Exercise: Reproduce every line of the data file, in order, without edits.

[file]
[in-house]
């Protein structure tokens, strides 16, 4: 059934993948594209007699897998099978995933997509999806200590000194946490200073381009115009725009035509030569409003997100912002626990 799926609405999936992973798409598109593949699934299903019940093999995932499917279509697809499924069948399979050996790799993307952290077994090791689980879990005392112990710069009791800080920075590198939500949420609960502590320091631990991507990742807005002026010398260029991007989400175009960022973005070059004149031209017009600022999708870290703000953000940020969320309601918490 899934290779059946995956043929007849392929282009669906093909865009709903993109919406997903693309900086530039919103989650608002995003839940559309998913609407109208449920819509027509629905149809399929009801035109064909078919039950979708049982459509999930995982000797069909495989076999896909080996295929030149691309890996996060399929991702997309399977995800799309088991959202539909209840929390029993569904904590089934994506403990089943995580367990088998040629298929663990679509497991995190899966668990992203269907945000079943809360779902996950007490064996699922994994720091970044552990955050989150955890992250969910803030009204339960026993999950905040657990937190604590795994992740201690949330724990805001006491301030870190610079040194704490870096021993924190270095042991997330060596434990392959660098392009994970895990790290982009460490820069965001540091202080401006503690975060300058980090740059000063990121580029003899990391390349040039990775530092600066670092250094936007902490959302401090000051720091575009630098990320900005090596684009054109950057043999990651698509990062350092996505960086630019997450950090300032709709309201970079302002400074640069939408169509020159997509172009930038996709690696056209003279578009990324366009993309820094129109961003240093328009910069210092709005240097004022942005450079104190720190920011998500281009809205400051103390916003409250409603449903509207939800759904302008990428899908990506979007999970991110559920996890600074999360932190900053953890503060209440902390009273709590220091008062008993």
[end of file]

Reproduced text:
[in-house]
């Protein structure tokens, strides 16, 4: 059934993948594209007699897998099978995933997509999806200590000194946490200073381009115009725009035509030569409003997100912002626990 799926609405999936992973798409598109593949699934299903019940093999995932499917279509697809499924069948399979050996790799993307952290077994090791689980879990005392112990710069009791800080920075590198939500949420609960502590320091631990991507990742807005002026010398260029991007989400175009960022973005070059004149031209017009600022999708870290703000953000940020969320309601918490 899934290779059946995956043929007849392929282009669906093909865009709903993109919406997903693309900086530039919103989650608002995003839940559309998913609407109208449920819509027509629905149809399929009801035109064909078919039950979708049982459509999930995982000797069909495989076999896909080996295929030149691309890996996060399929991702997309399977995800799309088991959202539909209840929390029993569904904590089934994506403990089943995580367990088998040629298929663990679509497991995190899966668990992203269907945000079943809360779902996950007490064996699922994994720091970044552990955050989150955890992250969910803030009204339960026993999950905040657990937190604590795994992740201690949330724990805001006491301030870190610079040194704490870096021993924190270095042991997330060596434990392959660098392009994970895990790290982009460490820069965001540091202080401006503690975060300058980090740059000063990121580029003899990391390349040039990775530092600066670092250094936007902490959302401090000051720091575009630098990320900005090596684009054109950057043999990651698509990062350092996505960086630019997450950090300032709709309201970079302002400074640069939408169509020159997509172009930038996709690696056209003279578009990324366009993309820094129109961003240093328009910069210092709005240097004022942005450079104190720190920011998500281009809205400051103390916003409250409603449903509207939800759904302008990428899908990506979007999970991110559920996890600074999360932190900053953890503060209440902390009273709590220091008062008993």